British Columbia

CSIS ordered to produce records in terror plot trial

A B.C. Supreme Court judge has ordered CSIS to produce records provided to Canada's main spy agency in relation to a couple who plotted to bomb the B.C. legislature.

Transcript says defence sought information provided spy agency by "person who will be referred to as [X]"

John Nuttall and Amanda Korody are shown in a still image taken from RCMP undercover video. (RCMP)

A B.C. Supreme Court judge has ordered CSIS to produce records provided to the spy agency in relation to a couple who plotted to bomb the B.C. legislature.

According to a transcript from a previously secret hearing, lawyers for John Nuttall and Amanda Korody sought the order in relation to all records provided the Canadian Security Intelligence Service "by a person who will be referred to as [X]."

Last summer, a jury found Nuttall and Korody guilty of conspiring to commit murder, but no conviction will be entered until Bruce determines whether the pair was entrapped by police.

"It is common ground that if [X] provided information to CSIS, [X] must be regarded as a human source," Justice Catherine Bruce said in an oral ruling on an application requesting the documents.

In-camera transcript released

Bruce heard the application for the CSIS documents in-camera, but she released a redacted record of the proceedings along with her oral ruling after arguments from media in favour of Canada's open court principles.

"The evidence forming part of the trial record gives rise to an inference that there may well have been a connection between [X] and CSIS. It was CSIS surveillance that led to the RCMP investigation," Bruce said in an oral ruling on the defence application.

"Their application is clearly not speculative, fanciful, unmeritorious or obstructive."

According to a transcript from the hearing, Nuttall's lawyer, Marilyn Sandford, swore an affidavit in the application "based on things" which her client told her about.

Amanda Korody's lawyer Mark Jette, left, and John Nuttall's lawyer Marilyn Sanford want the verdict thrown out. (Darryl Dyck/The Canadian Press)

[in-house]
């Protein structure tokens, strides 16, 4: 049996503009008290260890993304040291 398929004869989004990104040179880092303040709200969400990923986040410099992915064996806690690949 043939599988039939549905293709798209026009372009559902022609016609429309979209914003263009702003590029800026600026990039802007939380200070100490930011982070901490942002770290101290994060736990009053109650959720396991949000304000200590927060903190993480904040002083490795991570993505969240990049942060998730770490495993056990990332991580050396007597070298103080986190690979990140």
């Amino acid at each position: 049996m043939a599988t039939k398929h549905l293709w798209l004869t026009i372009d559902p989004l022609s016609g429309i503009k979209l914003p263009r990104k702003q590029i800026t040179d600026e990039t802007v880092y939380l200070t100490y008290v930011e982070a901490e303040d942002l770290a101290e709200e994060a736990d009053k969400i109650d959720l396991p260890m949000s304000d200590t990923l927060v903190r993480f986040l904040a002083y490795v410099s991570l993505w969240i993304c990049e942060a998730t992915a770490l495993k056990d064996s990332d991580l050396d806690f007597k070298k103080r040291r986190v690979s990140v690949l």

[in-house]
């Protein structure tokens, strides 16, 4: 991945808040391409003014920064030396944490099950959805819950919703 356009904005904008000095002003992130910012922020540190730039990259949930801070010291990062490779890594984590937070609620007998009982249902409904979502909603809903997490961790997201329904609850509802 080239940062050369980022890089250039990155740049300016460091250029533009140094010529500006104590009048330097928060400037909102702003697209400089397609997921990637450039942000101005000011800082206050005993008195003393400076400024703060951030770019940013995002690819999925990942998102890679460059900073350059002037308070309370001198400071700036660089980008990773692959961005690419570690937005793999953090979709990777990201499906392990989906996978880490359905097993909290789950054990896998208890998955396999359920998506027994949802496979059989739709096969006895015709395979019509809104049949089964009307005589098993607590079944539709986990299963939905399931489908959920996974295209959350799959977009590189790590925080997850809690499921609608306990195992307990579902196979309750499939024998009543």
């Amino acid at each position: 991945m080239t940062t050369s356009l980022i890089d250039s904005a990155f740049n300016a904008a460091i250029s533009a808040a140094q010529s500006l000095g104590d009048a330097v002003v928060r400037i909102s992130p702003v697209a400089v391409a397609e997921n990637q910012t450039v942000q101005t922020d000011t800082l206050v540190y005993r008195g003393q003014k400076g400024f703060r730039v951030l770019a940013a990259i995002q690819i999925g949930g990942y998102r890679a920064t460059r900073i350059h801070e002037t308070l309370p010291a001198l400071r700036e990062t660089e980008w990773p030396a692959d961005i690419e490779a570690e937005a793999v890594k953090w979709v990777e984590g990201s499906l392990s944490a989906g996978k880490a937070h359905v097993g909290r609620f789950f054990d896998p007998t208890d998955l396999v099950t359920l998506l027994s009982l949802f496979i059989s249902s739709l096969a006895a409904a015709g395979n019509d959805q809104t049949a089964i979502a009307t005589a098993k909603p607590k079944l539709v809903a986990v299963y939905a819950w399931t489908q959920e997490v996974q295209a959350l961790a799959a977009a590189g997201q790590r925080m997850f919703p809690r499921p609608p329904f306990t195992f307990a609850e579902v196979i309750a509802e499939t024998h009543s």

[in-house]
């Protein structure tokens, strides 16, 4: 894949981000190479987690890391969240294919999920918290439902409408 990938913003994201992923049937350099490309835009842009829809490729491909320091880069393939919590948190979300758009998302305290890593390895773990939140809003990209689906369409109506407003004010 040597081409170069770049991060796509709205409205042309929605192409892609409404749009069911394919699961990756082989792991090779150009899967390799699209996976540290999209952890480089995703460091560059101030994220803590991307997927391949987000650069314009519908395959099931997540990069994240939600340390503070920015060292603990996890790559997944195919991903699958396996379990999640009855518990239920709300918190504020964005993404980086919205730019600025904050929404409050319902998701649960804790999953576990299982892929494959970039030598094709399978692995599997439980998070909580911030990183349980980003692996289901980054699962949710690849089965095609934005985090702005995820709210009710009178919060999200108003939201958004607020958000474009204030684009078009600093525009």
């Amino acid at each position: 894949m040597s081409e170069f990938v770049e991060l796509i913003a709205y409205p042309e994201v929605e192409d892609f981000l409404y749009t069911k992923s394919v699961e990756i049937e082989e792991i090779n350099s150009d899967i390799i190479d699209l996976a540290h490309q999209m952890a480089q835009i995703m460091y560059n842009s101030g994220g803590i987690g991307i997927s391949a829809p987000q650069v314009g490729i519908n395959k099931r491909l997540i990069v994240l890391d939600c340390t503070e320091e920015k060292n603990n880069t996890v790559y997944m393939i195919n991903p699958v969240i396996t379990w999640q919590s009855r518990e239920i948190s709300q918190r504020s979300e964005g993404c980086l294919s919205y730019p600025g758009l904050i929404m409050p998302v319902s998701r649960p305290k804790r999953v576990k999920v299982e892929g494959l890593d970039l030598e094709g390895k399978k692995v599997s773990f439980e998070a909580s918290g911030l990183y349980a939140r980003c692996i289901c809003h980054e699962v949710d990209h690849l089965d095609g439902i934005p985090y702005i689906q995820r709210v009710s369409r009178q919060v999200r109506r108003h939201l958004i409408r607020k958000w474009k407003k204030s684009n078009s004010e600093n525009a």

She said "the important starting point is that"  [X] contacted Nuttall "out of the blue" and claimed to have met him previously: "Mr. Nuttall advises that he has no recollection of any such prior meeting."

Following several redacted pages, Sandford said: "Mr. Nuttall advises that [X] strongly encouraged him on many occasions to engage in violent terrorist acts and played a significant role in Mr. Nuttall's radicalization."

Sandford said one of Bruce's earlier rulings makes reference to Nuttall himself initiating contact with CSIS "because he had concerns about some people he had met at the mosque."

But she said they have had no further disclosure on that issue.

"So, he is the one who initiates contact with CSIS, and then this mysterious person shows up out of the blue," Sandford said.

'Allegations that ruin careers'

Both the Crown and CSIS argued against the order on a variety of grounds, including relevance, the impact the order would have on the privacy interests of the agency and [X] in the event documents exist, and insufficient evidence.

Crown counsel Peter Eccles responded to Sandford's affidavit by saying that the "sole source for the assertion that [X], one, is a CSIS informant, agent, or otherwise providing information and, two, had anything to do with radicalizing Mr. Nuttall, is Mr. Nuttall, through his counsel."

He said "it's not for the Crown to play guessing games about who is and is not a CSIS agent."

He accused Sandford of making a "Hail Mary pass".

"We're dealing with very serious allegations of very serious state misconduct," Eccles said.

"These are allegations that ruin careers, destroy officers' ability to function, and ruin the reputation of the RCMP and CSIS, and they're made on the basis of nothing, in the Crown's submission, that gives them any weight."

CSIS lawyer Donnaree Nygard said the agency's privacy interests would be threatened by an order for records.